Here’s a startling fact: exercise won’t help you lose weight.
Though we’ve been told otherwise for years by doctors and fitness professionals alike, it’s unfortunately a fallacy. It is logical to assume moving more and eating less will help us shave off pounds — the simplicity is difficult to argue with.
Our bodies just don’t work that way.
Sure, in the short term, we get a benefit from this unbalanced equation. The initial shock of extra activity without a matching rise in food intake causes the body to grab fuel from the most reliable source it has: excess body fat.
The quick disappearance of five or ten pounds is more from physiological surprise than the effectiveness of the new regimen, though.
Once the body recovers from the scramble to provide energy, it will adjust within (at most) a few weeks.
The endocrine system is finely-tuned to ensure survival however possible. By acting to accommodate varying conditions, stuffed or starved, it keeps the body going — whether we do so at an optimal level is a question for another day.
When push comes to shove, we either increase our intake or decrease our movement.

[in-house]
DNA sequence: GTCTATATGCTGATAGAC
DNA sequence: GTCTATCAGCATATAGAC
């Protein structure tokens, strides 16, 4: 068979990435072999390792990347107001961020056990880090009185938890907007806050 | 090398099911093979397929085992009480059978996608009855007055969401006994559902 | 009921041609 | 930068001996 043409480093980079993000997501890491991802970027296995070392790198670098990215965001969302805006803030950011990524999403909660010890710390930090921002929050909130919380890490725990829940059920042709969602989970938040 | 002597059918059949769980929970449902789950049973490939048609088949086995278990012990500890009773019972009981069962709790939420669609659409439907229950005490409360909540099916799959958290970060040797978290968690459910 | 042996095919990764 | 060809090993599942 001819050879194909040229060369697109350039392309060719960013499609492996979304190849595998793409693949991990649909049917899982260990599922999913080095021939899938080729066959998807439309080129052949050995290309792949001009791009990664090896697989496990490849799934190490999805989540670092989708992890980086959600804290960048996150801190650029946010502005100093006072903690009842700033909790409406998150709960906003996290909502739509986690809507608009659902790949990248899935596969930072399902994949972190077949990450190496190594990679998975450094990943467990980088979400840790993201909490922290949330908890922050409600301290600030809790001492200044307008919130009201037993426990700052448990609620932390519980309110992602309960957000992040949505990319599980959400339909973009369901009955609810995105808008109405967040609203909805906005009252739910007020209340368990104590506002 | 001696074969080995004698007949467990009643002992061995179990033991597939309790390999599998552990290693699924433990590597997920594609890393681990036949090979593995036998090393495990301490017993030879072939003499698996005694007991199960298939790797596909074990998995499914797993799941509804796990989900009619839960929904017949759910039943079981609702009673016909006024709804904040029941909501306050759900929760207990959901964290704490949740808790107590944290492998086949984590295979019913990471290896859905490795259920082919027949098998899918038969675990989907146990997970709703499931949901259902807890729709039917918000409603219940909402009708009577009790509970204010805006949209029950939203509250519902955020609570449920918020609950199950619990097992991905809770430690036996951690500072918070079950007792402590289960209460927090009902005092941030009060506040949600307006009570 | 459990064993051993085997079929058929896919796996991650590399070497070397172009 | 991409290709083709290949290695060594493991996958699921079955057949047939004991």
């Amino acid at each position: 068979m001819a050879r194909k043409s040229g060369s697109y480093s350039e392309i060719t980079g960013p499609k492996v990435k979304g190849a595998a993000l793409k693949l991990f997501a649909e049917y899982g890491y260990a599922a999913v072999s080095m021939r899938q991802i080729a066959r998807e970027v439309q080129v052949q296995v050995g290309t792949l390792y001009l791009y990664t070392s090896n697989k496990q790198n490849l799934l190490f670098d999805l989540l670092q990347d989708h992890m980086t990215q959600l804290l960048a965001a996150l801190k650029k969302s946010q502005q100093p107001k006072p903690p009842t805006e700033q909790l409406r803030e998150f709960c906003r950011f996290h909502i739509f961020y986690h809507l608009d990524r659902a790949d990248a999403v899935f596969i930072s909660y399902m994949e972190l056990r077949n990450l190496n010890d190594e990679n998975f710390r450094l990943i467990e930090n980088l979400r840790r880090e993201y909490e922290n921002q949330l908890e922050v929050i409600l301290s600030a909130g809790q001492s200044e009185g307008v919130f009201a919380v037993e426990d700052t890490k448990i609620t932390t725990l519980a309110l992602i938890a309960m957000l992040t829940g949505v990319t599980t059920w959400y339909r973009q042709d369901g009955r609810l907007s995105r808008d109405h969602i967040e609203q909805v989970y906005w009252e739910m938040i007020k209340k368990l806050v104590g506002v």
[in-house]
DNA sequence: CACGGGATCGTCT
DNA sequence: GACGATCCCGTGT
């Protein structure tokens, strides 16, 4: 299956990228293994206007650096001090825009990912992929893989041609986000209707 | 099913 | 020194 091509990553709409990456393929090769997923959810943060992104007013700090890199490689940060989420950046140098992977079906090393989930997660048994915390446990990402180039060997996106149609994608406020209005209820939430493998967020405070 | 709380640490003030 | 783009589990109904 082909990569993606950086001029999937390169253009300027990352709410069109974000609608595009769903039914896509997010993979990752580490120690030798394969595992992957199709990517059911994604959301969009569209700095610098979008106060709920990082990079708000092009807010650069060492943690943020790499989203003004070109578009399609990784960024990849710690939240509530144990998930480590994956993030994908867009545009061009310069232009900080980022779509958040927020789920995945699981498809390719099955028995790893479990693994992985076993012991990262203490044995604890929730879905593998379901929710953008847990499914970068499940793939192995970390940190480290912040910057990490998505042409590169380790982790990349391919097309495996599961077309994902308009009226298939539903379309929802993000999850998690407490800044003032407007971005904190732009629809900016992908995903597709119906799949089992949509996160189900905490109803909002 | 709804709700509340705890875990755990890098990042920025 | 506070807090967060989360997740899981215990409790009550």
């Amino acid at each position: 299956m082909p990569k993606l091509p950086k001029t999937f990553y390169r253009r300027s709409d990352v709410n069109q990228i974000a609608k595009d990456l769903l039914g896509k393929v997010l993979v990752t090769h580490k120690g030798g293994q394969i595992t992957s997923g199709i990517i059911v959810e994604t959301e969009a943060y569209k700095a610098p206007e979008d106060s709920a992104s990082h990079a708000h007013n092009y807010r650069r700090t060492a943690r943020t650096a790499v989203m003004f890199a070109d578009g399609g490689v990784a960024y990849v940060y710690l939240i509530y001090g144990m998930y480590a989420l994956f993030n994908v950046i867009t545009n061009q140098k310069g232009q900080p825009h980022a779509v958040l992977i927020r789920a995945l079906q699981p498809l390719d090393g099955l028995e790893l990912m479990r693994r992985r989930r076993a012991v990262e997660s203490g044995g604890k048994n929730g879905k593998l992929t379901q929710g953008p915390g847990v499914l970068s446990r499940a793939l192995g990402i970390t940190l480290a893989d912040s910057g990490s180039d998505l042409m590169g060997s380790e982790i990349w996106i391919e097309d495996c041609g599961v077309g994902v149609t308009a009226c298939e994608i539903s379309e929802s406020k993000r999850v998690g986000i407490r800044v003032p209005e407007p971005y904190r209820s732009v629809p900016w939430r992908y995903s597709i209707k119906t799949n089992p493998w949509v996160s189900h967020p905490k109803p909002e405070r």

The body is designed with fail-safe mechanisms to make sure the calories in is as close as possible to calories used.
As a result, choosing to decrease portion sizes or skip meals altogether leaves us lethargic and groggy. As time wears on, we lack the pep to tackle our regular daily tasks, let alone hit the gym and slam some weights around. We naturally downshift to conserve energy for vital processes — the workings of the brain, heart and lungs, for example.
On the other hand, if we run 15 miles a day, we make sure to ingest enough to do so. The chemical signals for appetite ramp up our drive to find food. Regardless of how much we try to stay away from the fridge, we end up tearing through a buffet like the Tazmanian Devil.
This is unavoidable.
If we work like horses, we can (and will) get hungry like them, too.